Three Hours in Paris, by Cara Black (Soho Crime)
 When These Mountains Burn, by David Joy (Putnam)
 Winter Counts, by David Heska Wanbli Weiden (Ecco)


CrimeFest, a crime fiction con in Bristol UK, has announced the finalists for their various awards.

Specsavers Debut Crime Novel Award

 The Creak on the Stairs, by Eva Bjorg Aegisdottir (Orenda)
 Summer of Reckoning, by Marion Brunet (Bitter Lemon Press)
 The Wreckage, by Robin Morgan-Bentley (Trapeze)
 The Thursday Murder Club, by Richard Osman (Viking)
 City of Spies, by Mara Timon (Zaffre)
 The Man on the Street, by Trevor Wood (Quercus)

Audible Sounds of Crime Award

 The Sentinel, by Lee Child and Andrew Child, read by Jeff
Harding (Transworld)
 The Guest List, by Lucy Foley, read by Olivia Dowd, Aoife McMahon, Chloe Massey, Sarah Ovens, Rich Keeble, and Jot Davies (HarperFiction)
 Troubled Blood, by Robert Galbraith, read by Robert Glenister
(Little, Brown)
 Moonflower Murders, by Anthony Horowitz, read by Lesley Manville and Allan Corduner (Penguin Random House Audio)
 Find Them Dead, by Peter James, read by Daniel Weyman (Pan)
 The Invisible Girl, by Lisa Jewell, read by Rebekah Staton (Penguin Random House Audio)
 Buried, by Lynda La Plante, read by Alex Hassell and Annie
Aldington (Zaffre)
 The Catch, by T.M. Logan, read by Philip Stevens (Zaffre)
 The Thursday Murder Club, by Richard Osman, read by Lesley Manville (Viking)
 A Song for the Dark Times, by Ian Rankin, read by James
Macpherson (Orion)

Courtesy of sponsor Audible UK, the winning author and audiobook reader(s) share the £1,000 prize equally and each receives a Bristol Blue Glass commemorative award.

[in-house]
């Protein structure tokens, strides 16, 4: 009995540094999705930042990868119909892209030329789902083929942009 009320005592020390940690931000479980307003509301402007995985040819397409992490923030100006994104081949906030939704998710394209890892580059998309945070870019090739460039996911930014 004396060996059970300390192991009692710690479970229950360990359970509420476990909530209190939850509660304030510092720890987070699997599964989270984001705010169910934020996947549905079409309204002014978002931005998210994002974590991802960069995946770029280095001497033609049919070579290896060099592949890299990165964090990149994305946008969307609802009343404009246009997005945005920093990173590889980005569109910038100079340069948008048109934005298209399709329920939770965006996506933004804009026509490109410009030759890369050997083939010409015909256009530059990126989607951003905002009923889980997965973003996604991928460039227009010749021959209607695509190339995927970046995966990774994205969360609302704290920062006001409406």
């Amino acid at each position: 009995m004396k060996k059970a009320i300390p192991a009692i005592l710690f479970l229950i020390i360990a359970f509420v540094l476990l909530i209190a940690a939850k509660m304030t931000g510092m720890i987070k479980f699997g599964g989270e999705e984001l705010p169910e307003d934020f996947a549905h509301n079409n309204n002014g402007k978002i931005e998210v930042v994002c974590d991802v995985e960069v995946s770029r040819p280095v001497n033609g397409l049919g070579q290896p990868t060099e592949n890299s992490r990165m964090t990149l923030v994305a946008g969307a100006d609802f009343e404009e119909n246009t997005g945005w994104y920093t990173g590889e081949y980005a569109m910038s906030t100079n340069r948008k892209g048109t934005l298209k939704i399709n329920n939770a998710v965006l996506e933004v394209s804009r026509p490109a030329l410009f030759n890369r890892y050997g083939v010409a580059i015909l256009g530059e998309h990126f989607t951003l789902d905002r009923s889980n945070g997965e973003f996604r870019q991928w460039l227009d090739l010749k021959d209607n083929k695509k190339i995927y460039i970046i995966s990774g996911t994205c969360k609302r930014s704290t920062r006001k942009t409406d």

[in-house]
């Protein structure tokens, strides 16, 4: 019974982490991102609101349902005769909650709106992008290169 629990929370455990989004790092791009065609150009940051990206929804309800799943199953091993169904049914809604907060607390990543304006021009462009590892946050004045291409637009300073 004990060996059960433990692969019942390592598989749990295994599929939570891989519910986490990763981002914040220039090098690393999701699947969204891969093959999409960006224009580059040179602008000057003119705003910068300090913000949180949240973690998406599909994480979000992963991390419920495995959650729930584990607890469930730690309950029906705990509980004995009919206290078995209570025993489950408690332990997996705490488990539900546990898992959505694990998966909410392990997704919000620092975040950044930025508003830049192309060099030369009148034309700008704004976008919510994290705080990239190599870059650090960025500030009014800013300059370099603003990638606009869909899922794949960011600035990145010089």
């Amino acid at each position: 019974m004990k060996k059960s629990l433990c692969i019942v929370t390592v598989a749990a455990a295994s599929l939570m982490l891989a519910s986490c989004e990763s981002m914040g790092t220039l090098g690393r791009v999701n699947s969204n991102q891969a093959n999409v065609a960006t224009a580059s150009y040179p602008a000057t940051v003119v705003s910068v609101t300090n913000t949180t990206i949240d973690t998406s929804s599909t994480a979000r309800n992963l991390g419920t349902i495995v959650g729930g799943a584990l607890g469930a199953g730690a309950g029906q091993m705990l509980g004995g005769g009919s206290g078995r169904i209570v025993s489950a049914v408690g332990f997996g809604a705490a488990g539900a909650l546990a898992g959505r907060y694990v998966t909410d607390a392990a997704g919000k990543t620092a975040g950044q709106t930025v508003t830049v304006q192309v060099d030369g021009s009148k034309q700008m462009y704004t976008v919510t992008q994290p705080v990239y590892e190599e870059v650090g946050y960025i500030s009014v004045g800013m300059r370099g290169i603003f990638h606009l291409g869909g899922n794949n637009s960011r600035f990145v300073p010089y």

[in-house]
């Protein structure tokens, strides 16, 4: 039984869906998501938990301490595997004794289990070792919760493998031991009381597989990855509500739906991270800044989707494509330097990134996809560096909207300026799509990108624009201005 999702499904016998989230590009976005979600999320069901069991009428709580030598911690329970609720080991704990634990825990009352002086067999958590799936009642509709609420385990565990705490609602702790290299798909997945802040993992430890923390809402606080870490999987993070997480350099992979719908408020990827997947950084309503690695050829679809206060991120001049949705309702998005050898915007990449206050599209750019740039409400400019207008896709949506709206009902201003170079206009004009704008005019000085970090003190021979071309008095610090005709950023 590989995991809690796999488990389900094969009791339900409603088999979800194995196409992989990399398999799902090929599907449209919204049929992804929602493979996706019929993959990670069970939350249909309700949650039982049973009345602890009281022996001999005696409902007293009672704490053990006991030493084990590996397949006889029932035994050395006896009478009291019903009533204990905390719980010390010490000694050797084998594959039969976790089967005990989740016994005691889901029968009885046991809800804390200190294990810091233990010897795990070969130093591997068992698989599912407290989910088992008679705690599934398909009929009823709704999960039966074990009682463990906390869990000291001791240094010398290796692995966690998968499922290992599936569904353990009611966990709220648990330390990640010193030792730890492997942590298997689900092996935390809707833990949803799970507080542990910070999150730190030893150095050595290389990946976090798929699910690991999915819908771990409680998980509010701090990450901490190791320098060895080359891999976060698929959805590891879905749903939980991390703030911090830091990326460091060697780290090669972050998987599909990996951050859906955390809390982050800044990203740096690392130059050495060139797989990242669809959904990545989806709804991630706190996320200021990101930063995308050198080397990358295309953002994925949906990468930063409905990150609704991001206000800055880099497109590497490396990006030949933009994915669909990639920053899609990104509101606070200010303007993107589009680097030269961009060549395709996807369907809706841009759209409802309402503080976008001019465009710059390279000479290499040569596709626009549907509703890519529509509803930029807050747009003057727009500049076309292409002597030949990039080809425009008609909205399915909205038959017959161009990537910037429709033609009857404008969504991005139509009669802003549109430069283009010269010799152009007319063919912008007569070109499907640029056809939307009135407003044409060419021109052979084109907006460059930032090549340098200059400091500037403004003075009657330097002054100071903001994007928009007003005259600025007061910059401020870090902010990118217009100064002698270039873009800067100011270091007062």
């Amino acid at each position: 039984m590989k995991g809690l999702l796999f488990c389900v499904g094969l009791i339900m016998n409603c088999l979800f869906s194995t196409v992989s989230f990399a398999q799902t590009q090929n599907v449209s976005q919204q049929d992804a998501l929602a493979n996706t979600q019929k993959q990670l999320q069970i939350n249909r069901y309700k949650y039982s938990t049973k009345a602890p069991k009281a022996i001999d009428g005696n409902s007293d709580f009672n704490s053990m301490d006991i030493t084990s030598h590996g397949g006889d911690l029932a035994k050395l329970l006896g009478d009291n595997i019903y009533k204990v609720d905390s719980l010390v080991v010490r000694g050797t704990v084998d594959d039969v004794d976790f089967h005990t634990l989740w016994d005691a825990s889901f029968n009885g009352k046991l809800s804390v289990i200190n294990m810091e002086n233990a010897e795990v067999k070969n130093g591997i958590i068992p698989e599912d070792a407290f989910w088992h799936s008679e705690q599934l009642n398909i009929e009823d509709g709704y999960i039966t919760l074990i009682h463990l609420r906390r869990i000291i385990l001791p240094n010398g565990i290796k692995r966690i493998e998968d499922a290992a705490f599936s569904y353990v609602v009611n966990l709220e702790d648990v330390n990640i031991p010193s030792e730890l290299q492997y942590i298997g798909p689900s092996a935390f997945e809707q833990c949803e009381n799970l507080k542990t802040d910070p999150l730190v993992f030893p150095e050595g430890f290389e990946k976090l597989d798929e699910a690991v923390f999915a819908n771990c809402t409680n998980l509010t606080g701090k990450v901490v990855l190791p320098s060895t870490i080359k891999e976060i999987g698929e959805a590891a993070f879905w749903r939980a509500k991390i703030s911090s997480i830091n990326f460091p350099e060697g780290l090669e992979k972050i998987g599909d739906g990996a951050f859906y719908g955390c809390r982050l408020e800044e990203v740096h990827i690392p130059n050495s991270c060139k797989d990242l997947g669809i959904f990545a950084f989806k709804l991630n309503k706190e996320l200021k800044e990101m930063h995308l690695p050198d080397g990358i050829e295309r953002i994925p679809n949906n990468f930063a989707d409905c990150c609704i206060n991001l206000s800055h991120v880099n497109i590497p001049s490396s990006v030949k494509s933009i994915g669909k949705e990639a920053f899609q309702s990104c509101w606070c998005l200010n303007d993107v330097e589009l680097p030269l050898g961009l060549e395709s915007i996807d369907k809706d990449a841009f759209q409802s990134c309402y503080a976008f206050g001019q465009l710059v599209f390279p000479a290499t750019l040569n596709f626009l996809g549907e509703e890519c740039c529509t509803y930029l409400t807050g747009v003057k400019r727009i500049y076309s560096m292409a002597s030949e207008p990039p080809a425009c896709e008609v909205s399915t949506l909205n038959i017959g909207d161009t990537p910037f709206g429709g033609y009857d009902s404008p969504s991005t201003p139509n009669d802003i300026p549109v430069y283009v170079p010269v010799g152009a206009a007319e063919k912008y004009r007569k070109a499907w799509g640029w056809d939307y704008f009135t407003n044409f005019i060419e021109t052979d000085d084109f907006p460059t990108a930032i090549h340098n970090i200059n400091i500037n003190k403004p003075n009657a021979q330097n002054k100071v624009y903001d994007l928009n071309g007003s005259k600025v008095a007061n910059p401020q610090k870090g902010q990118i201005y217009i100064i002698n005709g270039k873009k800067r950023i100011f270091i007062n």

H.R.F. Keating Award

 Agatha Christie’s Poirot: The Greatest Detective in the World, by Mark Aldridge (HarperCollins)
 Howdunit: A Masterclass in Crime Writing by Members of the Detection Club, edited by Martin Edwards (Collins Crime Club)
 Cover Me: The Vintage Art of Pan Books: 1950-1965,
by Colin Larkin (Telos)
 Conan Doyle’s Wide World, by Andrew Lycett (Tauris Parke)
 The Reacher Guy, by Heather Martin (Little, Brown)
 H.R.F. Keating: A Life of Crime, by Sheila Mitchell (Level Best)
 Southern Cross Crime: The Pocket Essential Guide to the Crime Fiction, Film & TV of Australia and New Zealand,
by Craig Sisterson (Oldcastle)
 The Red Hand: Stories, Reflections and the Last Appearance of Jack Irish, by Peter Temple (Riverrun)

Last Laugh Award

 False Value, by Ben Aaronovitch (Gollancz)
 Bryant & May: Oranges and Lemons, by Christopher
Fowler (Doubleday)
 The Postscript Murders, by Elly Griffiths (Quercus)
• Squeeze Me, by Carl Hiaasen (Little, Brown)
 The Thursday Murder Club, by Richard Osman (Viking)
 The Corpse in the Garden of Perfect Brightness, by Malcolm
Pryce (Bloomsbury)
 Ride or Die, by Khurrum Rahman (HQ)
 Miss Blaine’s Prefect and the Vampire Menace, by Olga
Wojtas (Contraband)

eDunnit Award

 The Hunted, by Gabriel Bergmoser (Faber)
 The Split, by Sharon Bolton (Trapeze)